BAGHDAD: Four Iraqi civilians were shot dead and dozens wounded when Iraqi security forces opened fire with live ammunition and tear gas on Saturday in raids on protest camps in Baghdad and the south.
The new offensive to end the protests came after populist cleric Moqtada Al-Sadr withdrew his support for the anti-government demonstrators. Sadr, who has millions of supporters, had protecting the protesters from attacks by security forces and snipers deployed by Iran-backed militias.
His supporters began withdrawing from sit-ins early on Saturday, and the security forces moved in. There were violent clashes as authorities began removing concrete barriers near Tahrir Square in Baghdad, where demonstrators have camped out for months, and across at least one main bridge over the Tigris River.
Security forces wielding batons chased a group of young protesters, and riot police set fire to large tents used as field clinics to treat wounded demonstrators.
In the southern city of Basra, security forces raided the main anti-government sit-in overnight and deployed in force to stop protesters regrouping. Police arrested at least 16.
In Baghdad, at least one person was killed and more than 30 injured in clashes between police and protesters near Tahrir Square. Another three died and 14 were wounded in the southern city of Nassiriyah, when security forces took control of a bridge occupied for days by demonstrators.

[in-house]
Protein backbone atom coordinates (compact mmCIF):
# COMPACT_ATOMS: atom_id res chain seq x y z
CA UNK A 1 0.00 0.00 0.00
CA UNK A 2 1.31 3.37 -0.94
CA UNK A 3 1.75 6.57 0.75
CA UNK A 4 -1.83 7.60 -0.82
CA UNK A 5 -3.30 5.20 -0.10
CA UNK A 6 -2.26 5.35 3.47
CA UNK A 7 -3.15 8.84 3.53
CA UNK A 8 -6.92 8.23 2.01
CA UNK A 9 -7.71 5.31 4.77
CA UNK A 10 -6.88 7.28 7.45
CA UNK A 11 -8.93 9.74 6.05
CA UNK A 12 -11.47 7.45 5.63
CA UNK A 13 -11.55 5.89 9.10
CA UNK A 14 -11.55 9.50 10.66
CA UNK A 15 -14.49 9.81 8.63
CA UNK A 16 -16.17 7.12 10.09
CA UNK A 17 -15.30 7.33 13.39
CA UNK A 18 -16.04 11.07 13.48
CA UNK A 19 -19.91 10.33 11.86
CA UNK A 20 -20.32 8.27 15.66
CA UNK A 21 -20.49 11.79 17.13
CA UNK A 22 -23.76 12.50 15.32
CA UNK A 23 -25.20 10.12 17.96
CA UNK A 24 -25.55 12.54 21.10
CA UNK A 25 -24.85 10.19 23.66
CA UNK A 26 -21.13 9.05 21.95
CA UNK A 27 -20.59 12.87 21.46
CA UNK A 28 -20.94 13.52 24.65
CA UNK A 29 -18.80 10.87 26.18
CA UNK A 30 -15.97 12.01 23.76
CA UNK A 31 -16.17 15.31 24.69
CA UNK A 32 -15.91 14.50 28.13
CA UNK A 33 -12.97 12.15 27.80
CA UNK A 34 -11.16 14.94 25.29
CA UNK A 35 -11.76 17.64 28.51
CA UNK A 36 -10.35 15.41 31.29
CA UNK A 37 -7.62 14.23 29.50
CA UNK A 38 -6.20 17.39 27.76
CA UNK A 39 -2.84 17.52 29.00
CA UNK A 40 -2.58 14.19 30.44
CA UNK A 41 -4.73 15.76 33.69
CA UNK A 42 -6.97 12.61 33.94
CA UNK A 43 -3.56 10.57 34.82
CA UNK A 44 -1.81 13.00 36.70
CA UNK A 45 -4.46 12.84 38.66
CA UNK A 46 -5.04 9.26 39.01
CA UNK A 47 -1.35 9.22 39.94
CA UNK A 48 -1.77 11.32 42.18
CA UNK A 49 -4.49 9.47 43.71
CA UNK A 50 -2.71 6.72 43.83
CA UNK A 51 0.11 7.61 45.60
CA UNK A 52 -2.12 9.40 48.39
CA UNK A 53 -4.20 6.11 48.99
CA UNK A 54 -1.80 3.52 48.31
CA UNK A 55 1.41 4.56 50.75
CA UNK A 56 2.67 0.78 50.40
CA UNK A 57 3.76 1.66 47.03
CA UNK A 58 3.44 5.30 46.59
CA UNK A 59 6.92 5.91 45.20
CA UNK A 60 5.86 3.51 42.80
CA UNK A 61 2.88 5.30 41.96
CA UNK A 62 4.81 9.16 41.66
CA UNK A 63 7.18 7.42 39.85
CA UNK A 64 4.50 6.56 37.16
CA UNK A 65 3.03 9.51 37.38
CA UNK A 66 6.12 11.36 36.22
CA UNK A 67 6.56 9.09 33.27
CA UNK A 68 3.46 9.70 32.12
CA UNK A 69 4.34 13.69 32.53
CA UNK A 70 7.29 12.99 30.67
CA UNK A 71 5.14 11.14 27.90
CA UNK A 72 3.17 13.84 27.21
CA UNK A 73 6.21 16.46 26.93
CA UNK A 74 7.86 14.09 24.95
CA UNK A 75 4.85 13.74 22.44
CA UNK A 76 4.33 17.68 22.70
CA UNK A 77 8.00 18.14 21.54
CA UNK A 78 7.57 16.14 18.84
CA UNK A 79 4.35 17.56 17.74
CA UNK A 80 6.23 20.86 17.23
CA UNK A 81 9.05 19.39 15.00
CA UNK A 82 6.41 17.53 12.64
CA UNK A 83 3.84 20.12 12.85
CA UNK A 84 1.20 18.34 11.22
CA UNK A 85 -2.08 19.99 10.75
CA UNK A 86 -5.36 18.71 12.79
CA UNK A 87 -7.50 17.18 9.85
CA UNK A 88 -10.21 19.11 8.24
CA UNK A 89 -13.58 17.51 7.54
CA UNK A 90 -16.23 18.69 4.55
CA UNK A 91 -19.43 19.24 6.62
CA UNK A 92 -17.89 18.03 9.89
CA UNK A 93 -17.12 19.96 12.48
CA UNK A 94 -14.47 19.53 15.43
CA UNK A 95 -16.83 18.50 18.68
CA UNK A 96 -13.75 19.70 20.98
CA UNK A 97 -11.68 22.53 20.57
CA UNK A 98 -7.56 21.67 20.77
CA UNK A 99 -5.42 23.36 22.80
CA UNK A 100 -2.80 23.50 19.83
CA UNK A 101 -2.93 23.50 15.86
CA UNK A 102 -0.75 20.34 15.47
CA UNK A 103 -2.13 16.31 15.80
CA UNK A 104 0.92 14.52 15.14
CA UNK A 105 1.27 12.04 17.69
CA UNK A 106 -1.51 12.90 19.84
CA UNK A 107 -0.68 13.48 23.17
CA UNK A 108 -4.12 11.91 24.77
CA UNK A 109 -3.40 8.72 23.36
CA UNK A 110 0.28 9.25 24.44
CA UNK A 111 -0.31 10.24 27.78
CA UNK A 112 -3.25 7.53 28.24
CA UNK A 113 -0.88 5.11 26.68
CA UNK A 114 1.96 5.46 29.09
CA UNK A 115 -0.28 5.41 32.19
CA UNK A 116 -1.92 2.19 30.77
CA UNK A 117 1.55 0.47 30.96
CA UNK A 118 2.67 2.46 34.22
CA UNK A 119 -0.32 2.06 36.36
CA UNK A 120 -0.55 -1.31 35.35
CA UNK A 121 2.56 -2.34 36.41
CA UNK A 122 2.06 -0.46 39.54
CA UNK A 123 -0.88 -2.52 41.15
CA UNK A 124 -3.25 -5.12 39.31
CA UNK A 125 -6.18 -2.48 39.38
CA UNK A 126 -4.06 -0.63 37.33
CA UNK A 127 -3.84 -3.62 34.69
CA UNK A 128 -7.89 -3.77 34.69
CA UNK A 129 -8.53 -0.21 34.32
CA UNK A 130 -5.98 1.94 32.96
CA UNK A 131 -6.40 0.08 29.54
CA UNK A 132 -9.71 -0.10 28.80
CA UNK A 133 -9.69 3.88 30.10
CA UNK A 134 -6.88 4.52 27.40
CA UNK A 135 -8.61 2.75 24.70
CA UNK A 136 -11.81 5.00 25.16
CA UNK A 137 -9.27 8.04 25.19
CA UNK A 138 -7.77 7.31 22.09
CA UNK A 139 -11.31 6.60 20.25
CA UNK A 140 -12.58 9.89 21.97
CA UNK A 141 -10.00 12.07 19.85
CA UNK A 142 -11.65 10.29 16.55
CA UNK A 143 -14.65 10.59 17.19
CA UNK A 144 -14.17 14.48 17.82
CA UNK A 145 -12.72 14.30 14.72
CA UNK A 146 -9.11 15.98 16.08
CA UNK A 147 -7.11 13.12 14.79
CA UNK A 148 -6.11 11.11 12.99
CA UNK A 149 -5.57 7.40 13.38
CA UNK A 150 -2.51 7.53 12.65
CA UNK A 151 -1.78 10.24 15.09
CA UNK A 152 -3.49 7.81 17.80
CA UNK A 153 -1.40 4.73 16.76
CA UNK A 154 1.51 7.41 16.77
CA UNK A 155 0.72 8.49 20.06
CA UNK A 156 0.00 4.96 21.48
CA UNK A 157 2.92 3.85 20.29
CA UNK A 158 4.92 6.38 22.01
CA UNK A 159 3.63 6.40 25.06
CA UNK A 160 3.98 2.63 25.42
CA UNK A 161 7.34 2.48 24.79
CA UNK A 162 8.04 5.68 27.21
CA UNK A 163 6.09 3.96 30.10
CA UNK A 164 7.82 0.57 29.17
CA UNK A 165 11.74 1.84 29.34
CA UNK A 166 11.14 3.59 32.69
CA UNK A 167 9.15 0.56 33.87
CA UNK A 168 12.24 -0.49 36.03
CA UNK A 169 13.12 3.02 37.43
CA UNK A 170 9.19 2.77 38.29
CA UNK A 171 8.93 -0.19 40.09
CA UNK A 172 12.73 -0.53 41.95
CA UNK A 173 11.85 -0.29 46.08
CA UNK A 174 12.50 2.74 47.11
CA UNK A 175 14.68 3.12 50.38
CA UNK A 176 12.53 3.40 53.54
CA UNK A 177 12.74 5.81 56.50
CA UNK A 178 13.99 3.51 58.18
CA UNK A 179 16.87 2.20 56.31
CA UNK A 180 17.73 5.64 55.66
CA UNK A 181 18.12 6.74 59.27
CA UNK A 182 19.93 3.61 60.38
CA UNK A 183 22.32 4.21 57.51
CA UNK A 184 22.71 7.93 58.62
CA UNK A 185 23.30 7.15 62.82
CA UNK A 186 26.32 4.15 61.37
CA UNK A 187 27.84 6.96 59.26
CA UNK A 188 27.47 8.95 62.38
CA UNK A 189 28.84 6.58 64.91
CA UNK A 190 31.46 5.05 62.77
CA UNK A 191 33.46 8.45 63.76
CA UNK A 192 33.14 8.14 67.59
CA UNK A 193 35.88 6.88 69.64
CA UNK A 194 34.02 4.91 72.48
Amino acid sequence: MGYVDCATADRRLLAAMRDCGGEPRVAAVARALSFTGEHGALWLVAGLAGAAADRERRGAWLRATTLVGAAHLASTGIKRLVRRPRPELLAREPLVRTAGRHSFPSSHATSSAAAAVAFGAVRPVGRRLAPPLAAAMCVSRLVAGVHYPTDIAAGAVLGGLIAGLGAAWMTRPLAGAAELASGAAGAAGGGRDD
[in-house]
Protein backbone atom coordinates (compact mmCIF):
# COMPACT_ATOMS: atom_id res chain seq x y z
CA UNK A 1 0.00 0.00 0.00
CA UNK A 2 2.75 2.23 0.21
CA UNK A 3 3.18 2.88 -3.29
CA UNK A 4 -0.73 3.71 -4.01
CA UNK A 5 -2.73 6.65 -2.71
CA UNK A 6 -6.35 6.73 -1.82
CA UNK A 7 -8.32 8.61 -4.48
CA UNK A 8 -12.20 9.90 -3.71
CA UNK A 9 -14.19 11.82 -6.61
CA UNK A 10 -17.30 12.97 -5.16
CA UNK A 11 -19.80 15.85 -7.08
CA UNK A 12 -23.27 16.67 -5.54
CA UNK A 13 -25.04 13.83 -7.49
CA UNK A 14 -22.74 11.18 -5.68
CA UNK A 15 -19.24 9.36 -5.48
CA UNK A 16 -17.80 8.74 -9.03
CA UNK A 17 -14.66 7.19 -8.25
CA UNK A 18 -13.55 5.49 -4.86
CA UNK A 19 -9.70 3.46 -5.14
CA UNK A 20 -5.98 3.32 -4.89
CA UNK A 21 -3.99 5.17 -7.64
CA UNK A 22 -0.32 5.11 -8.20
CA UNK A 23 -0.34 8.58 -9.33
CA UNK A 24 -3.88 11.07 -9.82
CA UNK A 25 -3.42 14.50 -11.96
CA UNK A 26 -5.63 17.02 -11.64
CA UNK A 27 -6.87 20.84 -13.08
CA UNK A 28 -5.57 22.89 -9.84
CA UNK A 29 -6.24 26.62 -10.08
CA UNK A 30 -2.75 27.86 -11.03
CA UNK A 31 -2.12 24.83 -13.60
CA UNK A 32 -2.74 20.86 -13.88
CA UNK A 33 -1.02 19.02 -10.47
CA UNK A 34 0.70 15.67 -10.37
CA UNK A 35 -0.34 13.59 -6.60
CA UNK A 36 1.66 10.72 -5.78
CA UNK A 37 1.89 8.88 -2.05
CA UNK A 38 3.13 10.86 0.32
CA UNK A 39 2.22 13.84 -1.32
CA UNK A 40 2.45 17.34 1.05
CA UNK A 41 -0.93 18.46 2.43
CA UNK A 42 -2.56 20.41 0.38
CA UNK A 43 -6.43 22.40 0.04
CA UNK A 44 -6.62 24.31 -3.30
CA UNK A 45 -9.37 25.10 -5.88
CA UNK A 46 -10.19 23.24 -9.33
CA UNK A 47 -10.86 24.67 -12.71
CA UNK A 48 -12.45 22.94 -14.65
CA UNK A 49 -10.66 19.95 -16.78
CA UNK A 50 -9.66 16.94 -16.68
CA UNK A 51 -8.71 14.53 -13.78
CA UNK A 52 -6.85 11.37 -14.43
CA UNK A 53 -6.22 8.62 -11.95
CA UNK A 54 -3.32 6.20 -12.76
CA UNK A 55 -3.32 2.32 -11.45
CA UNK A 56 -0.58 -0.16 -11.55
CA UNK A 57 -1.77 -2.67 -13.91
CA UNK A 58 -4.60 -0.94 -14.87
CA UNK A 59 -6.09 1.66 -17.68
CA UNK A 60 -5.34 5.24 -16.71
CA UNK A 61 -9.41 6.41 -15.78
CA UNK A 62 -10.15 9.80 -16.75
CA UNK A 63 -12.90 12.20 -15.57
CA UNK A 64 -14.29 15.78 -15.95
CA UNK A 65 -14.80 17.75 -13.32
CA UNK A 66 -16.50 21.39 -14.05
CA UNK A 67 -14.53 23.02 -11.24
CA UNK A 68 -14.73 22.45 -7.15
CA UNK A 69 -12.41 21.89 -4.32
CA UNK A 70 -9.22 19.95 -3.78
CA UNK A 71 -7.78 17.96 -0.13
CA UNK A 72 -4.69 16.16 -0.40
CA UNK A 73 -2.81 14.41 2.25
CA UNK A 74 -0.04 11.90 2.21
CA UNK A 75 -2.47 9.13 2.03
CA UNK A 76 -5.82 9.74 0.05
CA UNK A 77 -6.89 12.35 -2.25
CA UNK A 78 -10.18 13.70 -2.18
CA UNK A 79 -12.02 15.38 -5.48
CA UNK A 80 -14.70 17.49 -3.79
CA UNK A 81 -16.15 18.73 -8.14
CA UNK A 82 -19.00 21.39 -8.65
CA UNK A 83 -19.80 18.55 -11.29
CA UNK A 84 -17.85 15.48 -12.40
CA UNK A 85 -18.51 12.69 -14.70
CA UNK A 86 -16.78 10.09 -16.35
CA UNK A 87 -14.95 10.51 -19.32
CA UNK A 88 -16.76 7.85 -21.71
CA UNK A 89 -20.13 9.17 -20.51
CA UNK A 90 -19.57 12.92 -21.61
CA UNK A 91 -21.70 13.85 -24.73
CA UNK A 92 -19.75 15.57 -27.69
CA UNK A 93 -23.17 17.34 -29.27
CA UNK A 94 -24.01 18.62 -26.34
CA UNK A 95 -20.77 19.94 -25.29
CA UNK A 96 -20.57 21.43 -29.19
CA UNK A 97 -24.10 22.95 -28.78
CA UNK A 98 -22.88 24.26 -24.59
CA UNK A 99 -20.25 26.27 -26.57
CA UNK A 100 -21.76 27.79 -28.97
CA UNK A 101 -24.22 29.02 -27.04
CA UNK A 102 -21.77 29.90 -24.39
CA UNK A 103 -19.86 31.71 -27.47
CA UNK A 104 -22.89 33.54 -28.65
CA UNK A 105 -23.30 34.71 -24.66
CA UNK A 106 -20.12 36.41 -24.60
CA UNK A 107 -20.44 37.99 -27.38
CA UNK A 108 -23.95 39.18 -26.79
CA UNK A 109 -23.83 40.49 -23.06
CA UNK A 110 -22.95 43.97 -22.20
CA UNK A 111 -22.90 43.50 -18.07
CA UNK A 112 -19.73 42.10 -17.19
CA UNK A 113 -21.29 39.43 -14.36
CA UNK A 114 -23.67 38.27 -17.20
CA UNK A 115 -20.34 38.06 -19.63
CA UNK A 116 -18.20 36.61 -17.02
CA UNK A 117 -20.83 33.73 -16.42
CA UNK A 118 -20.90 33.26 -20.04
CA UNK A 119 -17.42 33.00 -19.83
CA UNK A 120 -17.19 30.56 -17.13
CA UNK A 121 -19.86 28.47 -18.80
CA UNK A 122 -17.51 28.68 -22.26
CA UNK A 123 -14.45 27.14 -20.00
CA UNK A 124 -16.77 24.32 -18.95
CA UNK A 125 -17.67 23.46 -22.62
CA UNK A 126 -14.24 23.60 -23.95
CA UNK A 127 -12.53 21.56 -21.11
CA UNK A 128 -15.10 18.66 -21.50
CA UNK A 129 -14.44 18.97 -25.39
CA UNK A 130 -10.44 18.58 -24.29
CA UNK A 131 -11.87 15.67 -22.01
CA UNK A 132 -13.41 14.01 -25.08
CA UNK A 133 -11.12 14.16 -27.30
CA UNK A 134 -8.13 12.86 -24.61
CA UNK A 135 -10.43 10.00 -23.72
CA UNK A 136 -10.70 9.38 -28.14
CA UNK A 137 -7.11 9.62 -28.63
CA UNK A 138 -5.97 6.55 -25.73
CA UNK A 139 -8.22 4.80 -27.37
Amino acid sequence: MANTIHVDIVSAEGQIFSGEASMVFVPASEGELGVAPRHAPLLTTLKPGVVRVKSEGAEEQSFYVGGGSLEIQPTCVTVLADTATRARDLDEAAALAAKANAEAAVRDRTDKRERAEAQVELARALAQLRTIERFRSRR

Iraq’s security forces have used tear gas and live fire against mostly peaceful protesters since anti-government unrest broke out in Baghdad on Oct. 1. More than 450 people have died in the violence.
The demonstrators are demanding the removal of Iraq’s corrupt ruling elite, the provision of functioning public services and the end of interference in politics by foreign powers, especially Iran. The initial crackdown on the demonstrators was personally directed by Qassem Soleimani, the Iranian general killed in a US drone strike at Baghdad airport on Jan. 3.
Sadr had supported the demands of protesters, but stopped short of calling all his followers to join in. Nevertheless, many did. In Basra on Saturday, protesters urged Sadr to reconsider his withdrawal of support, without which they feared attacks by security forces.
One angry young activist in Baghdad accused Sadr of effectively giving his approval to a new crackdown. “When your people started leaving, the riot police came at 3 a.m. and took the whole Ahrar Bridge. Why?” he said.
Pope Francis and Iraqi President Barham Salih agreed after talks at the Vatican on Saturday that Iraq’s sovereignty must be respected. The president also met the Vatican’s two top diplomats, Secretary of State Cardinal Pietro Parolin and Archbishop Paul Gallagher, its Foreign Minister.
The talks “focused on the challenges the country currently faces and on the importance of promoting stability and the reconstruction process, encouraging the path of dialogue and the search for suitable solutions in favor of citizens and with respect for national sovereignty,” a Vatican statement said.